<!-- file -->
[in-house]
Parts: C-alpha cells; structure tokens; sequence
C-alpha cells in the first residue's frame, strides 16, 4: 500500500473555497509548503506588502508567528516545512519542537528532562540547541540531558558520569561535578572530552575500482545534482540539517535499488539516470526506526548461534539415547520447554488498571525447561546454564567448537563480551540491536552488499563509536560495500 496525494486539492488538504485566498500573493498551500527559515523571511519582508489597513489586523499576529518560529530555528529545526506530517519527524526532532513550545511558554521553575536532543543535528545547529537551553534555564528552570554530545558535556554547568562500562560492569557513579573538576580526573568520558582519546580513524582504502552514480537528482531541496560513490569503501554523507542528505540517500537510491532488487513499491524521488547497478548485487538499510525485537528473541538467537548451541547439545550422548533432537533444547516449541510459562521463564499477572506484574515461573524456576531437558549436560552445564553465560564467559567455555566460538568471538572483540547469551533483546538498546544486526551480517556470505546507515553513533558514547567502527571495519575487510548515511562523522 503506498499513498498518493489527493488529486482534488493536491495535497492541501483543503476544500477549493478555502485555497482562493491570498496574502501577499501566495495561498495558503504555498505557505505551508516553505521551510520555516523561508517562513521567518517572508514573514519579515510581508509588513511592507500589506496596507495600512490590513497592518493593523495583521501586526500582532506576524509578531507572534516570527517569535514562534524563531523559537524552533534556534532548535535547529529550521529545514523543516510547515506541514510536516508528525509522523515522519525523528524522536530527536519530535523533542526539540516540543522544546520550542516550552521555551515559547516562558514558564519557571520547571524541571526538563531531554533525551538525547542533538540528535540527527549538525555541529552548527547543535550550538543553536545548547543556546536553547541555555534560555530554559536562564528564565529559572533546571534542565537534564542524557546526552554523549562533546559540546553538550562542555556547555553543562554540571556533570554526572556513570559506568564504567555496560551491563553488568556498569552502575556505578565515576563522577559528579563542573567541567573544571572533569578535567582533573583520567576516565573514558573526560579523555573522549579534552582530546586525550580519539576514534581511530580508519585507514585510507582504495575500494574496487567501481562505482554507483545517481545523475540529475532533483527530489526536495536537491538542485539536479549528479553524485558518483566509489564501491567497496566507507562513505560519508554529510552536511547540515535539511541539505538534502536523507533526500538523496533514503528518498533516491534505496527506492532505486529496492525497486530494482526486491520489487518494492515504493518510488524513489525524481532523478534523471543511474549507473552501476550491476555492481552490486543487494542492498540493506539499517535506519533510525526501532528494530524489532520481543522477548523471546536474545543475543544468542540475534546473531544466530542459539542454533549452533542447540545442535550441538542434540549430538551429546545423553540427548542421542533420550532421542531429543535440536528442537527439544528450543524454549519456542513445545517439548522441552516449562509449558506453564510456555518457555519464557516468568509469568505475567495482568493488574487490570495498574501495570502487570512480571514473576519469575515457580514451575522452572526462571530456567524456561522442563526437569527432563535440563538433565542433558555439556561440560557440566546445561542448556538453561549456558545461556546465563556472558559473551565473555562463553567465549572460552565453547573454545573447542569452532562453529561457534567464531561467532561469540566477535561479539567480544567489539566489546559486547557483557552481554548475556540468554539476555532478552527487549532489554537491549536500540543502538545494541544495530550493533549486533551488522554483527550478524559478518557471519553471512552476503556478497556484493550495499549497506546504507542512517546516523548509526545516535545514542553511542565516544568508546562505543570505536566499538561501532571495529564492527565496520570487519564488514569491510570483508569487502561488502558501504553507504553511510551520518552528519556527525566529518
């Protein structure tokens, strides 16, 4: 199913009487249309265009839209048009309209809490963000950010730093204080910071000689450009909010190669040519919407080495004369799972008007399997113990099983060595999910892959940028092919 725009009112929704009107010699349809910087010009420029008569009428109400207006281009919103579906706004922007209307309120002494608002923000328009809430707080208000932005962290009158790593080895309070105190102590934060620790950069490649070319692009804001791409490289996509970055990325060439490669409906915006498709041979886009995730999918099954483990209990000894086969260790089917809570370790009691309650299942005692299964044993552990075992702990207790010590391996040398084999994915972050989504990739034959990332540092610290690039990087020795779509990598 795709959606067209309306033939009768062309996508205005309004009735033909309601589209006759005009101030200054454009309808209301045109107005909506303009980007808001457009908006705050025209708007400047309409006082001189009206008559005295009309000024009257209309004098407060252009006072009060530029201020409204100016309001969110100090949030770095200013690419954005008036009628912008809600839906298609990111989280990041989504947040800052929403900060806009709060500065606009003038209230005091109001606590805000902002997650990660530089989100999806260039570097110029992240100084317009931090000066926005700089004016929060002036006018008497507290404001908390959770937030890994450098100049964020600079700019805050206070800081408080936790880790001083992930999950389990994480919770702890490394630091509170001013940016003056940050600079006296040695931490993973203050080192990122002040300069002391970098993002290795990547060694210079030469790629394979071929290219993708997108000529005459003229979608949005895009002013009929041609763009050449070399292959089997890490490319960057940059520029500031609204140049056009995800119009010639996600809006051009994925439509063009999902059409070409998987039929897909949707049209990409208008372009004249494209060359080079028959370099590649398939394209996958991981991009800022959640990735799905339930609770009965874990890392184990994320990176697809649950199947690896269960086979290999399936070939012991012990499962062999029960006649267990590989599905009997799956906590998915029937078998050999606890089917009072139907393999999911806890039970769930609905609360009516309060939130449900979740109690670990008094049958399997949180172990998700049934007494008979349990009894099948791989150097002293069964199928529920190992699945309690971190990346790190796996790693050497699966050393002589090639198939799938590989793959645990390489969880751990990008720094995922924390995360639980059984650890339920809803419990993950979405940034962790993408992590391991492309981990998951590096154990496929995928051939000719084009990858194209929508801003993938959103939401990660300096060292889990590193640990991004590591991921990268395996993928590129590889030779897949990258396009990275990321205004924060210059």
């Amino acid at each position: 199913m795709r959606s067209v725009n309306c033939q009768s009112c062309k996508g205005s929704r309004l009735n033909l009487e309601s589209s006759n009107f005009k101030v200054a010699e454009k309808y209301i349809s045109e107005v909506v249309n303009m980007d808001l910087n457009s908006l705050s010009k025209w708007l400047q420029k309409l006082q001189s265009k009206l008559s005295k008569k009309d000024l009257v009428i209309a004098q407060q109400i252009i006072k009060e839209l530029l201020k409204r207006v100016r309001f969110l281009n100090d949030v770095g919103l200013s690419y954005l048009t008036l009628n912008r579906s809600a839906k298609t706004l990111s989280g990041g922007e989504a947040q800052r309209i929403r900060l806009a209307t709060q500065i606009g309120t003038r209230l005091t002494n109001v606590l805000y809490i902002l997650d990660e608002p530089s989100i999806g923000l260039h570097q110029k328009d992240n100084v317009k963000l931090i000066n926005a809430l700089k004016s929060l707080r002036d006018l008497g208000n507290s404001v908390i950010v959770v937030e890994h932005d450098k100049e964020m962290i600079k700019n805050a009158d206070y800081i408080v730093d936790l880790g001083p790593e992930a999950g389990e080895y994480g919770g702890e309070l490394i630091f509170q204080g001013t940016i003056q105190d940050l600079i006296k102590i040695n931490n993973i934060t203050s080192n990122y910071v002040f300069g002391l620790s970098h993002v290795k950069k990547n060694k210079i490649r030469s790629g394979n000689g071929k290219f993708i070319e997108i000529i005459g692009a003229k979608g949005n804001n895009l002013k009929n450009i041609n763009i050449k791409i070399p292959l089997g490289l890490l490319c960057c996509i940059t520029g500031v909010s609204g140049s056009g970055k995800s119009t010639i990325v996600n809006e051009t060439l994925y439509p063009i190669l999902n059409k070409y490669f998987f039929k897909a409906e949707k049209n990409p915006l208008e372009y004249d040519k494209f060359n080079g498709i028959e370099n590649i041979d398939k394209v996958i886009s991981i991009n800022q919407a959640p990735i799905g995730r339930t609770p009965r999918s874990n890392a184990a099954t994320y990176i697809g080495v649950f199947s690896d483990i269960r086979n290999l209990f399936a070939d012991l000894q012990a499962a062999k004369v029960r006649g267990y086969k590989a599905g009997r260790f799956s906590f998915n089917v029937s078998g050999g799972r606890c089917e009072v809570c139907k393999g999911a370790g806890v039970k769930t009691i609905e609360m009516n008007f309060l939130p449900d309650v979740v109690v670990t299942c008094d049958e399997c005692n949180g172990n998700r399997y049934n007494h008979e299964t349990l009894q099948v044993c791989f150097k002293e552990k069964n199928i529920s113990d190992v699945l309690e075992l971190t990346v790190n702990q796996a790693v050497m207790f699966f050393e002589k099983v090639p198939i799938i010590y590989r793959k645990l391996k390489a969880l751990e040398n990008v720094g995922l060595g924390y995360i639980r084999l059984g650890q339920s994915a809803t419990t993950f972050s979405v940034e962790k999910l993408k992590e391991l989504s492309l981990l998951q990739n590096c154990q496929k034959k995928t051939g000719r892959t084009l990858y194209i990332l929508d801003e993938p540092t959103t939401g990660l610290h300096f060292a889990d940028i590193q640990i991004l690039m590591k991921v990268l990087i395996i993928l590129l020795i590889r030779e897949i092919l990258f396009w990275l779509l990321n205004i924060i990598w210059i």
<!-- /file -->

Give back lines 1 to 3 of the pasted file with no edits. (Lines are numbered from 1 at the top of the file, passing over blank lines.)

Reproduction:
[in-house]
Parts: C-alpha cells; structure tokens; sequence
C-alpha cells in the first residue's frame, strides 16, 4: 500500500473555497509548503506588502508567528516545512519542537528532562540547541540531558558520569561535578572530552575500482545534482540539517535499488539516470526506526548461534539415547520447554488498571525447561546454564567448537563480551540491536552488499563509536560495500 496525494486539492488538504485566498500573493498551500527559515523571511519582508489597513489586523499576529518560529530555528529545526506530517519527524526532532513550545511558554521553575536532543543535528545547529537551553534555564528552570554530545558535556554547568562500562560492569557513579573538576580526573568520558582519546580513524582504502552514480537528482531541496560513490569503501554523507542528505540517500537510491532488487513499491524521488547497478548485487538499510525485537528473541538467537548451541547439545550422548533432537533444547516449541510459562521463564499477572506484574515461573524456576531437558549436560552445564553465560564467559567455555566460538568471538572483540547469551533483546538498546544486526551480517556470505546507515553513533558514547567502527571495519575487510548515511562523522 503506498499513498498518493489527493488529486482534488493536491495535497492541501483543503476544500477549493478555502485555497482562493491570498496574502501577499501566495495561498495558503504555498505557505505551508516553505521551510520555516523561508517562513521567518517572508514573514519579515510581508509588513511592507500589506496596507495600512490590513497592518493593523495583521501586526500582532506576524509578531507572534516570527517569535514562534524563531523559537524552533534556534532548535535547529529550521529545514523543516510547515506541514510536516508528525509522523515522519525523528524522536530527536519530535523533542526539540516540543522544546520550542516550552521555551515559547516562558514558564519557571520547571524541571526538563531531554533525551538525547542533538540528535540527527549538525555541529552548527547543535550550538543553536545548547543556546536553547541555555534560555530554559536562564528564565529559572533546571534542565537534564542524557546526552554523549562533546559540546553538550562542555556547555553543562554540571556533570554526572556513570559506568564504567555496560551491563553488568556498569552502575556505578565515576563522577559528579563542573567541567573544571572533569578535567582533573583520567576516565573514558573526560579523555573522549579534552582530546586525550580519539576514534581511530580508519585507514585510507582504495575500494574496487567501481562505482554507483545517481545523475540529475532533483527530489526536495536537491538542485539536479549528479553524485558518483566509489564501491567497496566507507562513505560519508554529510552536511547540515535539511541539505538534502536523507533526500538523496533514503528518498533516491534505496527506492532505486529496492525497486530494482526486491520489487518494492515504493518510488524513489525524481532523478534523471543511474549507473552501476550491476555492481552490486543487494542492498540493506539499517535506519533510525526501532528494530524489532520481543522477548523471546536474545543475543544468542540475534546473531544466530542459539542454533549452533542447540545442535550441538542434540549430538551429546545423553540427548542421542533420550532421542531429543535440536528442537527439544528450543524454549519456542513445545517439548522441552516449562509449558506453564510456555518457555519464557516468568509469568505475567495482568493488574487490570495498574501495570502487570512480571514473576519469575515457580514451575522452572526462571530456567524456561522442563526437569527432563535440563538433565542433558555439556561440560557440566546445561542448556538453561549456558545461556546465563556472558559473551565473555562463553567465549572460552565453547573454545573447542569452532562453529561457534567464531561467532561469540566477535561479539567480544567489539566489546559486547557483557552481554548475556540468554539476555532478552527487549532489554537491549536500540543502538545494541544495530550493533549486533551488522554483527550478524559478518557471519553471512552476503556478497556484493550495499549497506546504507542512517546516523548509526545516535545514542553511542565516544568508546562505543570505536566499538561501532571495529564492527565496520570487519564488514569491510570483508569487502561488502558501504553507504553511510551520518552528519556527525566529518